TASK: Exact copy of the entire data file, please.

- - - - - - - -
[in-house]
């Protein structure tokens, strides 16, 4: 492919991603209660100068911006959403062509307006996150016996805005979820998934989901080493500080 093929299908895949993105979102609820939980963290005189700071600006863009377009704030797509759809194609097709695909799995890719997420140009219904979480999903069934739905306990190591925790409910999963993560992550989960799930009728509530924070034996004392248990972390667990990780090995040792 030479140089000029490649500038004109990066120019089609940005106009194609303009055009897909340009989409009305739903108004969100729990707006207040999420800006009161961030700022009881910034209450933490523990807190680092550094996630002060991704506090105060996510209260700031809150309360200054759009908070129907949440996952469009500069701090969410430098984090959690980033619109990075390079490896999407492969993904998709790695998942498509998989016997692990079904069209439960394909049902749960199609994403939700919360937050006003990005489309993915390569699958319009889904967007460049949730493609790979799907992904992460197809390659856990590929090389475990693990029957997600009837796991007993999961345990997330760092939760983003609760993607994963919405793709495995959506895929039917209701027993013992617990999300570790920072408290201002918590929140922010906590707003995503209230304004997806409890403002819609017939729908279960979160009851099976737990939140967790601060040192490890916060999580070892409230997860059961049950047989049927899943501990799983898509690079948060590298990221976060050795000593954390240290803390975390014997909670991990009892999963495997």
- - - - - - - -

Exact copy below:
[in-house]
């Protein structure tokens, strides 16, 4: 492919991603209660100068911006959403062509307006996150016996805005979820998934989901080493500080 093929299908895949993105979102609820939980963290005189700071600006863009377009704030797509759809194609097709695909799995890719997420140009219904979480999903069934739905306990190591925790409910999963993560992550989960799930009728509530924070034996004392248990972390667990990780090995040792 030479140089000029490649500038004109990066120019089609940005106009194609303009055009897909340009989409009305739903108004969100729990707006207040999420800006009161961030700022009881910034209450933490523990807190680092550094996630002060991704506090105060996510209260700031809150309360200054759009908070129907949440996952469009500069701090969410430098984090959690980033619109990075390079490896999407492969993904998709790695998942498509998989016997692990079904069209439960394909049902749960199609994403939700919360937050006003990005489309993915390569699958319009889904967007460049949730493609790979799907992904992460197809390659856990590929090389475990693990029957997600009837796991007993999961345990997330760092939760983003609760993607994963919405793709495995959506895929039917209701027993013992617990999300570790920072408290201002918590929140922010906590707003995503209230304004997806409890403002819609017939729908279960979160009851099976737990939140967790601060040192490890916060999580070892409230997860059961049950047989049927899943501990799983898509690079948060590298990221976060050795000593954390240290803390975390014997909670991990009892999963495997």